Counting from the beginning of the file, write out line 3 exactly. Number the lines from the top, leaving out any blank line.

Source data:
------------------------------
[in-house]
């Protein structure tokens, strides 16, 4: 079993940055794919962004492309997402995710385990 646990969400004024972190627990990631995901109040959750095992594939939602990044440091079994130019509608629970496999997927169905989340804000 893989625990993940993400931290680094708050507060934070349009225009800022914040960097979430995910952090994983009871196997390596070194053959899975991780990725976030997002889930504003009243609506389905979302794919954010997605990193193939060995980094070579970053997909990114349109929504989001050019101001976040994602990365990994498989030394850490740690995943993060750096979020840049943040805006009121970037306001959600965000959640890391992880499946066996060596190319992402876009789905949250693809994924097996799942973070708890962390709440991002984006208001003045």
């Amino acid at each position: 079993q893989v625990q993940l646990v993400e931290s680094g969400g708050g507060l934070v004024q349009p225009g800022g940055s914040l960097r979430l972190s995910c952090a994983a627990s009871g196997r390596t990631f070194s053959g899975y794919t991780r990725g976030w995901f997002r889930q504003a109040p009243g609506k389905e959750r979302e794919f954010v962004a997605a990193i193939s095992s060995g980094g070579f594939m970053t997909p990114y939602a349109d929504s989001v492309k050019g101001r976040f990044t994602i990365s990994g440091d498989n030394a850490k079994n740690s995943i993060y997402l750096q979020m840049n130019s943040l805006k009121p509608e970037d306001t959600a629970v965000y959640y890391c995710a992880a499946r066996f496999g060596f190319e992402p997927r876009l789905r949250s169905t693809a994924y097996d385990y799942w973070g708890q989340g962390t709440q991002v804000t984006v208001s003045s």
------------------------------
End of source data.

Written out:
């Amino acid at each position: 079993q893989v625990q993940l646990v993400e931290s680094g969400g708050g507060l934070v004024q349009p225009g800022g940055s914040l960097r979430l972190s995910c952090a994983a627990s009871g196997r390596t990631f070194s053959g899975y794919t991780r990725g976030w995901f997002r889930q504003a109040p009243g609506k389905e959750r979302e794919f954010v962004a997605a990193i193939s095992s060995g980094g070579f594939m970053t997909p990114y939602a349109d929504s989001v492309k050019g101001r976040f990044t994602i990365s990994g440091d498989n030394a850490k079994n740690s995943i993060y997402l750096q979020m840049n130019s943040l805006k009121p509608e970037d306001t959600a629970v965000y959640y890391c995710a992880a499946r066996f496999g060596f190319e992402p997927r876009l789905r949250s169905t693809a994924y097996d385990y799942w973070g708890q989340g962390t709440q991002v804000t984006v208001s003045s």